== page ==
As your weight rose, you feared that people were judging you: you heard a little boy asking his mum why you were fat, and her response was that it was because you ate too much. You started to leave the house less and less frequently. Sometimes, you’d get ready for a night out with friends, but then your heart would pound and you’d feel too terrified to leave. The panic attack would trigger an epileptic seizure, after which you’d feel too unwell to venture out anyway.

From mid-2006 to 2009 you stayed at home permanently. Even after that, you only went out for medical appointments and to visit Mum when she needed a life-saving operation. You missed so much: socialising; family get-togethers; your niece’s and nephew’s sports days and birthdays; holidays. You’d even hide upstairs when visitors came, fearful that they’d make comments about your weight. Mum and Dad were frantic with worry that you were spending your 20s as a recluse. In turn, you worried about how you would look after them properly as they got older – all of you were in poor health.

One day in 2012, you noticed that one of your few remaining friends was looking slim and you asked her what she ate. The answer – big meals and lots of treats – flew in the face of everything you’d learned in your 20-year dieting history. You quickly found the Slimming World website and resolved to give Food Optimising a try at home.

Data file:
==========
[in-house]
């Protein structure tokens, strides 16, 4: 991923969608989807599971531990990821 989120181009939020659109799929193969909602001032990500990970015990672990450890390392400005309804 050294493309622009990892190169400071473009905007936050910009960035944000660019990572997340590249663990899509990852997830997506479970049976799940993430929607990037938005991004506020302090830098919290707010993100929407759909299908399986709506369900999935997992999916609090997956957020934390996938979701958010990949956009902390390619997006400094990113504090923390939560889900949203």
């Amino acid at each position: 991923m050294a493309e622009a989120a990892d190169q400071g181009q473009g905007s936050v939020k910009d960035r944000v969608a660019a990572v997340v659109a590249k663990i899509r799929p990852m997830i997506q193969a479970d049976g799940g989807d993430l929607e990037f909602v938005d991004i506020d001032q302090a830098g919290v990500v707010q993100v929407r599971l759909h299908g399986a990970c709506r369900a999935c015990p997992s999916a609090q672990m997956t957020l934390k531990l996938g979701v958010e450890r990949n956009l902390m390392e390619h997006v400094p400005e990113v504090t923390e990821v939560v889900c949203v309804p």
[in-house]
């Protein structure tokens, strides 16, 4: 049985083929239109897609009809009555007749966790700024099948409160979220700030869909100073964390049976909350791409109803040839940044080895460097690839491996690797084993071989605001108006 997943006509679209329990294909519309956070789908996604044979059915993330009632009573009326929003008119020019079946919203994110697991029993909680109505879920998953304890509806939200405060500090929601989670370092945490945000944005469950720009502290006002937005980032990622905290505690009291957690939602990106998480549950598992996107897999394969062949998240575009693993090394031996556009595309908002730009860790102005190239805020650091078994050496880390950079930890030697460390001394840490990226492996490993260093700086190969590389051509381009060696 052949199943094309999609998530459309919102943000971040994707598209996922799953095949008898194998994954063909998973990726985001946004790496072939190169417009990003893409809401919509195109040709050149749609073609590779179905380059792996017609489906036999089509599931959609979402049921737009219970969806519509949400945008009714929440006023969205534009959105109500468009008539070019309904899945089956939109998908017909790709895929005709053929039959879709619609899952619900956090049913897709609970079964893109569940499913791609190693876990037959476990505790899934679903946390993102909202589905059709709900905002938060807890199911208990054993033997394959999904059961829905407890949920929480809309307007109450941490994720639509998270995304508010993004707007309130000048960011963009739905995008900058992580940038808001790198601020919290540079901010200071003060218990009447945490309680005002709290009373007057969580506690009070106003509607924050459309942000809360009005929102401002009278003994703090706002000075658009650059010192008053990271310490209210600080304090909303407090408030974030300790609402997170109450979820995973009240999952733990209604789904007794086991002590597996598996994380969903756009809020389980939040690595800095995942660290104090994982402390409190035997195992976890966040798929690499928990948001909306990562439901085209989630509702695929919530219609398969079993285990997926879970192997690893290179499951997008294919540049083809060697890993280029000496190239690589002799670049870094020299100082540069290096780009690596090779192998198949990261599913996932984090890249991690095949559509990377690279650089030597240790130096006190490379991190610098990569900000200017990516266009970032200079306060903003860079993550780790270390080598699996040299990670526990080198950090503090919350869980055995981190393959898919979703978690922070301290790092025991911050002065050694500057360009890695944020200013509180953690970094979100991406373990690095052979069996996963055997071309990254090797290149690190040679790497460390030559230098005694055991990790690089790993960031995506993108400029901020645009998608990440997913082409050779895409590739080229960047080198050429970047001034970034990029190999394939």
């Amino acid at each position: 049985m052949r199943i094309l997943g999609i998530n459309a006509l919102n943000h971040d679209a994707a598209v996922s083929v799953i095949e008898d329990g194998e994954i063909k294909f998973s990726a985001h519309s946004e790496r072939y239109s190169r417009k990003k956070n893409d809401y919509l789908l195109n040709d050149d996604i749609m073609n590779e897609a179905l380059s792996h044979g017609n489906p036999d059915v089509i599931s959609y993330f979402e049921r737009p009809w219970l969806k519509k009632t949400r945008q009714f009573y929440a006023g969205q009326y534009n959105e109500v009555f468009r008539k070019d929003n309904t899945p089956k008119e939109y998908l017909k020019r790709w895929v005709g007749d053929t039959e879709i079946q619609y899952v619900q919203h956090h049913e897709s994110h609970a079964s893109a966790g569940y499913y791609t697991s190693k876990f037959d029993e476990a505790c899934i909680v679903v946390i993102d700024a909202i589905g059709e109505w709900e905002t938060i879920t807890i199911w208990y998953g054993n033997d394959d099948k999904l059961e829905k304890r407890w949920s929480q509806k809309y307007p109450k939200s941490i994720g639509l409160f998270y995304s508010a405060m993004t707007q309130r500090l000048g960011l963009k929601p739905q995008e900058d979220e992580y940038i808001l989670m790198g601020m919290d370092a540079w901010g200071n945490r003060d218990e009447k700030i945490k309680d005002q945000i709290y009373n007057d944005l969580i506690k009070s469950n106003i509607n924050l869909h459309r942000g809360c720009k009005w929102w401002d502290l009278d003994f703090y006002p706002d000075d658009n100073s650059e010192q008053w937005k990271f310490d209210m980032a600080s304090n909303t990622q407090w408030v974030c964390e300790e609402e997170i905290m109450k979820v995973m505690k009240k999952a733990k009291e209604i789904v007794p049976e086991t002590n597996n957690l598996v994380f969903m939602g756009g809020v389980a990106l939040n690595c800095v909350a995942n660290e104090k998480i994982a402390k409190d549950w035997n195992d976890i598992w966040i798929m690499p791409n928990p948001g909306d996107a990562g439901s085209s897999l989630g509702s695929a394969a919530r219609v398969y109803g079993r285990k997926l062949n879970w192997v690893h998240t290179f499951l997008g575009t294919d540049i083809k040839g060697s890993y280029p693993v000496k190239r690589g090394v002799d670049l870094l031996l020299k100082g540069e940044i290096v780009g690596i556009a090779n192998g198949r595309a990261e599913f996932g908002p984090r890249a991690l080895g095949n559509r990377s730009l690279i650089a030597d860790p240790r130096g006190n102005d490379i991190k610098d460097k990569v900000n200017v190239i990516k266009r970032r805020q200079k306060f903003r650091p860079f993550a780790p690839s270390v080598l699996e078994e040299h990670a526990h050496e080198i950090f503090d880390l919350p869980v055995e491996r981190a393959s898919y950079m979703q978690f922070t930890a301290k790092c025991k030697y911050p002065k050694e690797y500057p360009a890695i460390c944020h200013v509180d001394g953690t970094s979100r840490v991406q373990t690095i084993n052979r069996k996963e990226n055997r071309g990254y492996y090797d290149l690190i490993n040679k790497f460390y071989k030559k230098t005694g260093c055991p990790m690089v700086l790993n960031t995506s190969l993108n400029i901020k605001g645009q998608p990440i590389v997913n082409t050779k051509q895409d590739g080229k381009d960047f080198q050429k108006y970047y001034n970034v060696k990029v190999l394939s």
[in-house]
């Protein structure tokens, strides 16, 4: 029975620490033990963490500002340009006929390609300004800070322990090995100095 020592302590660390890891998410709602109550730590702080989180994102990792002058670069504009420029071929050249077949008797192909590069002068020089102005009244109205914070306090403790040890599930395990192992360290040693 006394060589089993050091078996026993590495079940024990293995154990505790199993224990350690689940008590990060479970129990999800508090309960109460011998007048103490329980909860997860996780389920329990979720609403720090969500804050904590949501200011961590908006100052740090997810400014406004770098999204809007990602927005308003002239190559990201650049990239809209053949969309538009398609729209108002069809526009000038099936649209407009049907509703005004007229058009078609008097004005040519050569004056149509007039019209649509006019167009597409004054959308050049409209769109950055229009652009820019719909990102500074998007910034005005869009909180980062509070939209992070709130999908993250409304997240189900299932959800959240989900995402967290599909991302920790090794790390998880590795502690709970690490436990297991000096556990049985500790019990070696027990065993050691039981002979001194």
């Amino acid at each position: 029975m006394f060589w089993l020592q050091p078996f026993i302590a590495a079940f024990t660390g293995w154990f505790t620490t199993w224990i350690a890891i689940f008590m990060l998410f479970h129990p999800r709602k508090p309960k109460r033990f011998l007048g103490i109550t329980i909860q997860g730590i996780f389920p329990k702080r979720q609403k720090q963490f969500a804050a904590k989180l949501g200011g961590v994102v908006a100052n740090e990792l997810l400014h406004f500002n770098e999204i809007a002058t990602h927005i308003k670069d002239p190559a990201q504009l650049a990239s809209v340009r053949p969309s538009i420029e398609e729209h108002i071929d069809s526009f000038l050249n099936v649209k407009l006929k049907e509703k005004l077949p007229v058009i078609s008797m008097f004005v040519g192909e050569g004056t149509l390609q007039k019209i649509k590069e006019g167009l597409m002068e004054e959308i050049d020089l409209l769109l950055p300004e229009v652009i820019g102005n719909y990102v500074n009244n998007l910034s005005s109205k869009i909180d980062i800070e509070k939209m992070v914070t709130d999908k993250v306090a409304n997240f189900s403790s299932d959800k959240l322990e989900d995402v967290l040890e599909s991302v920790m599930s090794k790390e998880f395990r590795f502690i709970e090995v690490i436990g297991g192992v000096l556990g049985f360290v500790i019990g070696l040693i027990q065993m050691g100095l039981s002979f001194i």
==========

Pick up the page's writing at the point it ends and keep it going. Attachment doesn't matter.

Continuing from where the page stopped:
A brave new world

Rosemary, it was one of the best decisions you ever made. Mum had always cooked healthy evening meals, such as chicken with vegetables, and she was enthusiastic about the easy Slimming World recipes you found online. Your biggest problem had always been the chocolates, buns and cakes you ate instead of breakfast and lunch. Now you made sure you had three proper meals a day and snacked on grapes, kiwi fruit or cherries. Yes, it was a huge change and sometimes you gave in to your old cravings. And you were still eating quite a few ready-made sauces, which were high in Syns. Even so, you lost nearly 5st in a year. And then your weight loss stalled.

So you made what turned out to be another brilliant choice. Despite your crippling agoraphobia and your fear of ridicule, you resolved to join your local Slimming World group.

You’d aimed for one of the three daytime sessions, then went into such a panic that you only got there at 7.30pm, when Dad tricked you into ‘keeping him company’ while he drove Mum to the supermarket. You were shocked when he pulled up at the Slimming World venue instead.

It took real courage to walk through those doors for the first time. And instead of the rude comments and harsh judgement you’d feared, you met kindness and empathy. You were too shy to speak in IMAGE Therapy, but you listened to every word Liza, your Consultant, had to say. And then you went home, cleared out the cupboards, planned a menu and did an online supermarket shop.

Within two weeks of joining Liza’s group, you’d already received your half-stone award. You couldn’t believe how quickly you were progressing with this task you’d previously thought was impossible. Spurred on by realising you really could make positive changes, you dragged your cross-trainer (which had been gathering dust for years) back into the kitchen. At first, you were so unfit that you could manage no more than a minute at a time. Yet, filled with a sudden belief and a determination you never knew you possessed, you soldiered on until you could manage five-minute sessions, then 10 minutes, then 20.